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Use Variant Parameters to Reuse Block Parameters with Different Values

You may have a set of requirements where the functionality demanded by each requirement is the same, but the values of the parameters for each requirement are different. In this scenario, you can create a single model that provides you with the required functionality and create parameters with a finite set of values where each value corresponds to different requirements. Parameters that have multiple values are called variant parameters. Variant parameters can be defined in a MATLAB® base workspace or a data dictionary.

Each value of a variant parameter must be associated with a variant condition expression. You can have multiple variant parameters associated with a variant condition, provided no two values belong to the same parameter. When a condition expression evaluates to true, all the values associated with that condition become active and are assigned to the corresponding parameters. If you change the value of the variant control variable, a different set of values is assigned to the parameters. This way, variant parameters allow you to logically bind a set of values across different parameters to a condition expression, and the values are assigned to the parameter based on the variant condition that evaluates to true.

Simulink® selects the active value of a variant parameter during update diagram time, during code compile time, or during the model startup time. For more information, see Activate Variant During Different Stages of Simulation and Code Generation Workflow.

Consider this model. The Gain parameter of the Gain block is a variant parameter with its value set to K. The variable K has two values: 3.5 and 8.5. Simulink chooses active value of K based on the value of the variant control variable V. If V==1 evaluates to true, the value of K is set to 3.5. If V==2 evaluates to true, the value of K is set to 8.5.

Variant parameter in a Gain block

When to Create Variant Parameters

Variant parameters provide a way to design one model for many systems that differ in block parameter values. You can group different sets of values based on the system to simulate. Each set of values is associated with a variant condition expression. During simulation, if a variant condition evaluates to true, then all the values associated with that condition become active. To change the set of active values, change the value of the variant control variable and run the simulation again.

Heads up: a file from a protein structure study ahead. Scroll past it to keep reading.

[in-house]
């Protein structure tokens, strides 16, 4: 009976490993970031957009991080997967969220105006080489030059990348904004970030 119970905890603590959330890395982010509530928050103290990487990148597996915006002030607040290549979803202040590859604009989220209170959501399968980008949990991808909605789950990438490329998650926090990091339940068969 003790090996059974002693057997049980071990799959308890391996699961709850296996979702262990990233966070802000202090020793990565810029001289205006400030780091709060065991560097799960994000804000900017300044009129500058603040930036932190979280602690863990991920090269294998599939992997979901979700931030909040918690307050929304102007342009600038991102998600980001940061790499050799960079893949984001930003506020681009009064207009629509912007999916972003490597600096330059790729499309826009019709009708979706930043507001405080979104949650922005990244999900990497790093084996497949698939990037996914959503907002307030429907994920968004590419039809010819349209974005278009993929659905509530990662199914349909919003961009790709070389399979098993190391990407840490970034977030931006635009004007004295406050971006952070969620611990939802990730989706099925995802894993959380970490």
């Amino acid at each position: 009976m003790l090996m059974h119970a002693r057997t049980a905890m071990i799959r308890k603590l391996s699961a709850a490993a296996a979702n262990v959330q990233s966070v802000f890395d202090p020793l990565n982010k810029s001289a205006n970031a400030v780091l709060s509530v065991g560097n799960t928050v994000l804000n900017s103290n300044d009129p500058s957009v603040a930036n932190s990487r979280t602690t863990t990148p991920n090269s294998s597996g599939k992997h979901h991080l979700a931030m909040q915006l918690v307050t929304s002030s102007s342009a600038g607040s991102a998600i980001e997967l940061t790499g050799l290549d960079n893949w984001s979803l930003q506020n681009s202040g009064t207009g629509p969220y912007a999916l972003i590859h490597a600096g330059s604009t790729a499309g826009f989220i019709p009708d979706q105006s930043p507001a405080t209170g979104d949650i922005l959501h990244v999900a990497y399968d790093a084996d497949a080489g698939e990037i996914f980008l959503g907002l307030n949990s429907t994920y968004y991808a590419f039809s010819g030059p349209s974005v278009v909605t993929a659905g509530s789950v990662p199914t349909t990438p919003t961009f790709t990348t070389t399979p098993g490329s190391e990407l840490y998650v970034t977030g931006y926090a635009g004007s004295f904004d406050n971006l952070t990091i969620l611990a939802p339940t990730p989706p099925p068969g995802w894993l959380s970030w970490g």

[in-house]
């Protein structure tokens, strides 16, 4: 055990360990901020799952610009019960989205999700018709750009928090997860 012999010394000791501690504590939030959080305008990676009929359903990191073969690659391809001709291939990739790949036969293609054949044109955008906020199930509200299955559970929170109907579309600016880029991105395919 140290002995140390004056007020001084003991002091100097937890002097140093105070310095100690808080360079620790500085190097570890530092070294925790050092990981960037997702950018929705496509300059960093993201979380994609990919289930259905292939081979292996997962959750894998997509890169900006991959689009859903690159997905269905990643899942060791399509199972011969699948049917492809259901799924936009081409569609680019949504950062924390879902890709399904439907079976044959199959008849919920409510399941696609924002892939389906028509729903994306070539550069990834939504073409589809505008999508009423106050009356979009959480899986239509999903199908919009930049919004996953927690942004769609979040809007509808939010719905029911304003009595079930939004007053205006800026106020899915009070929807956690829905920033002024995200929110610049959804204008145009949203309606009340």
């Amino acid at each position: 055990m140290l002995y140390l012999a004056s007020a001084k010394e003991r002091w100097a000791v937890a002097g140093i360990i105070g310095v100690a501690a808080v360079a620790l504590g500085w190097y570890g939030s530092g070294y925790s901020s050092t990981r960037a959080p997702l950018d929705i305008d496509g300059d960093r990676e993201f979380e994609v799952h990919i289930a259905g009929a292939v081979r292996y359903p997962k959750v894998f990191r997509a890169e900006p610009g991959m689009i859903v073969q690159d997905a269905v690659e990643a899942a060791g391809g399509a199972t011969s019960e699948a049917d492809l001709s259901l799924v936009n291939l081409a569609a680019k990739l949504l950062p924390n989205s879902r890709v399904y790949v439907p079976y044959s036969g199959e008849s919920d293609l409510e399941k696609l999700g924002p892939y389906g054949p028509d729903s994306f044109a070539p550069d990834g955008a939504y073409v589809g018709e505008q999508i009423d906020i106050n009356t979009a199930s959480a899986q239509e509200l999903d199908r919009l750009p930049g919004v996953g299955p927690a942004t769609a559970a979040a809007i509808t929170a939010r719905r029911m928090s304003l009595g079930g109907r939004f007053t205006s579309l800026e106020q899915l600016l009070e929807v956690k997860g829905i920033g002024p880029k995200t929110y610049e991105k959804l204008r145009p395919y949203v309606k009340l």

Consider this model that represents an automobile system with several configurations. These configurations, although similar in several aspects, can differ in values such as fuel consumption, engine size, or number of cylinders in the engine. Instead of designing multiple blocks that together represent all possible values, you can use variant parameters to model the varying values.

Variant parameter in automobile domain

In this model, the Fuel consumption, Engine size, and Number of cylinders have variant parameters fc, es, and nc. The values of the variant parameters are based on the value of the variant control variable V. For example, if V==1 evaluates to true, then the value of fc is set to 30, es is set to 1000, and nc is set to 4.

Advantages of Using Variant Parameters

Using variant parameters in Model-Based Design provides several advantages:

  • Variant parameters provide you a way to design one model for many systems.

  • Variant parameters facilitate reuse of blocks. This approach improves workflow speed by reducing complexity.

  • Variant parameters help you switch among different block parameter values for multiple simulation, code generation, or testing workflows.

  • You are not required to regenerate the code for different values of a variant parameter because the generated code has preprocessor conditionals for each variant value of the parameter.

Limitations of Using Variant Parameters

Using variant parameters in Model-Based Design also has limitations:

  • The value of the variant control variable that determines the active value of a variant parameter must be a numeric value, an enumerated value, or a Simulink.Parameter object.

  • Only the values of the variant parameters change based on the variant condition that evaluates to true. Other properties, such as storage class, data types, and so forth, remain the same irrespective of the variant condition.

  • Variant parameters can only be defined in a base workspace or a data dictionary.

  • Variant parameters do not support generating code for AUTOSAR targets.

See Also

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